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Sally Corey, needlepointdesigningwoman
Sally Corey

Needlepoint Artist

Sally’s Creative Journey . . . creating the Bahama Needlepoint Canvas

Sally began painting needlepoint canvases while in college studying fine arts.  After enjoying a successful career as a textile designer in the home furnishings industry, Sally recently turned her talents again toward her love of needlepoint.  With two books to her credit, she is determined to pursue her dreams, to revive her own business as well as the needlepoint industry.  Sally is currently working on creating new designs and reaching out to a broader market.

Like all creative endeavors, Sally’s journey is a multi-step, often exciting . . . sometimes frustrating, but always rewarding process.

Drawing from her deep appreciation of fine arts, as well as a broad base of knowledge and experience, Sally most often finds inspiration for her needlepoint canvases from more than one source.


As a true artist always searching for inspiration, she finds her creative spark from the works of fine artists, international motifs, traditional designs and the pop-art trending today.  For this piece, she was first drawn to a weaving by a noted Bauhaus designer Gunta Stolzl.

  • Stolzl, born in 1897 in Munich as Adelgunde Stolzl, became a noted weaver and educator, earning recognition as the first female “Jungmeister” (Young Master) of the Bauhaus’ Weaving Workshop in 1927. Three years later, she issued the first Bauhaus diplomas in weaving.
  • After working for many years, showing fabrics for coverings, curtains and upholstery, Stolzl retired in 1968 
  • but continued to weave tapestries. She had a solo exhibition at the Bauhaus-Archive in Berlin in 1976-77. She died in 1983.
Gunta Stolzl weaving inspires Sally Corey's Bahama needlepoint canvas
Gunta Stolzl weaving inspires Sally Corey's Bahama needlepoint canvas

Sally was attracted to the sharp lines and the interplay of shapes in the textile, but the colors dancing in her head were far different from Stolzl’s piece. Sally saw the playful pinks, blues and greens of the textiles designed by the likes of Pucci instead.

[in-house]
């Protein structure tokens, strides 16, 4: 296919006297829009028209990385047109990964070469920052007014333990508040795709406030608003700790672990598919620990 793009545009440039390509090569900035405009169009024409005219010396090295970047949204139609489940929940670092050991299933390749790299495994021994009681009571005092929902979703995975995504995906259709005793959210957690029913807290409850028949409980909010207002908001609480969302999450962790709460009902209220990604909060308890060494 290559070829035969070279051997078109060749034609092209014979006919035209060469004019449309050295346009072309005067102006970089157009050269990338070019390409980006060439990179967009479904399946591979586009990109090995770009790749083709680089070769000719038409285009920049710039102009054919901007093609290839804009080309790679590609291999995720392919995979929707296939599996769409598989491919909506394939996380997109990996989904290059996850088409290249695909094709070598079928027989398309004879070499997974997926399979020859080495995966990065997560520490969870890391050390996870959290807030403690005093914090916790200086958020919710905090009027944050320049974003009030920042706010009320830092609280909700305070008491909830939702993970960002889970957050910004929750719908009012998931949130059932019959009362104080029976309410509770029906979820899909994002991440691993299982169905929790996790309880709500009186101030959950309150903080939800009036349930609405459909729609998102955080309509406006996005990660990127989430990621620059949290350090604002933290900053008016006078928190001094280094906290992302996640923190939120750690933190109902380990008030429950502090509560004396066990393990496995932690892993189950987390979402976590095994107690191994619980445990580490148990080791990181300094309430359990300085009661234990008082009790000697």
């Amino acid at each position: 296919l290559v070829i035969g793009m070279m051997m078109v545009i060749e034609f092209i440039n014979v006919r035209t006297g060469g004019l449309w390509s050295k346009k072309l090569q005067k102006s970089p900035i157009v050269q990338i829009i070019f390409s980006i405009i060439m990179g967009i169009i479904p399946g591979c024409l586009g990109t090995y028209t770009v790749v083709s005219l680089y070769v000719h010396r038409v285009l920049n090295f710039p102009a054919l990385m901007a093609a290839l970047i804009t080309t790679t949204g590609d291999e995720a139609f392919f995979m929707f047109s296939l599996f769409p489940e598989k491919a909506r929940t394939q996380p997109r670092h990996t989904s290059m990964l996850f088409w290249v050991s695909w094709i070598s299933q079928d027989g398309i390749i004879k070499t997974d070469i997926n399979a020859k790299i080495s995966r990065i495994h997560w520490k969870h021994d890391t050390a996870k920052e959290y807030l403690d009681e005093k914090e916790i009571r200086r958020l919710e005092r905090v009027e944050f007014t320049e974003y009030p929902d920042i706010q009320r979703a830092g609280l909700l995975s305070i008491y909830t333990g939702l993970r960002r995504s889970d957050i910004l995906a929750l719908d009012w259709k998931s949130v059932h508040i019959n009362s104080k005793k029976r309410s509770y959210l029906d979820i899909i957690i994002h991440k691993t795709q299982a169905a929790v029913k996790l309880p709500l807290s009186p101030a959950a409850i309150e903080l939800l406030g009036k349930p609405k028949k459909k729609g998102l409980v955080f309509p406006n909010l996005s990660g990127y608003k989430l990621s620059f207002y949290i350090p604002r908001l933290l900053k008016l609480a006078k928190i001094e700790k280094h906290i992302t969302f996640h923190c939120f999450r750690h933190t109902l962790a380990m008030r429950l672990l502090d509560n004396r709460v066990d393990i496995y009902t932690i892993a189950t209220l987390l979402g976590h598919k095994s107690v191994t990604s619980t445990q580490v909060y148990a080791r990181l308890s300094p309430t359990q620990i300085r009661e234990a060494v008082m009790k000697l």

• Emilio Pucci was a famous Italian fashion designer and politician, born in 1914. He is best known for his geometric prints and kaleidoscope of colors. After designing the Reed College ski team uniforms, he became famous for his use of stretch fabrics in 1947.  His fashions are considered the iconic imagery of the 60s and 70s, and were worn by famous movie stars and socialites.  After his death in 1992, his daughter took over his design business continuing to market his distinct designs in ready to wear clothing and accessories.

Now comes the hard part . . . the melding of the two very different concepts into something entirely new.  In the days before computers, everything was done by hand, making progress step by step.  Today, Sally is able to use both hand skills and technology to move the design along.

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Sally Corey Designs

Sally Corey Designs has truthfully been a life long venture.

Having been a fine arts major with an interest in painting, Sally began painting needlepoint canvases in her early twenties while still in college.  She was drawn to the color and feel of the canvas, and the way the fibers brought the design to life.

Her life took a bit of a different path, however, when she entered the home furnishing industry as a textile designer.  After enjoying a successful career for many years, she has now returned to her first love of needlepoint designing after the textile industry in the US waned.

With two books to her credit, today she spends her time creating hand stitch-painted designs that  engage today’s needlepointers, as well as those who simply enjoy fine artwork.

Her love of fine arts is still present in everything she does.  She draws inspiration from artists like Charles Cobelle and Juan Gris, as well as from international motifs, traditional designs and the pop-art trending today.

Her images are full of energy, and are a joy to stitch because of her artistic approach as well as her painting style.

Using a very detailed, articulated method, she carefully paints each needlepoint design with a constant eye on the fibers and stitches that will make the painted canvas take on a three dimensionality.  This enables stitchers to easily follow her design, even while using their own fibers, colors and stitch patterns.

Although she often creates canvases to be finished as pillows or wall hangings (12.5 x 5.75), she truly can adapt many designs to fit different dimensions and mesh sizes.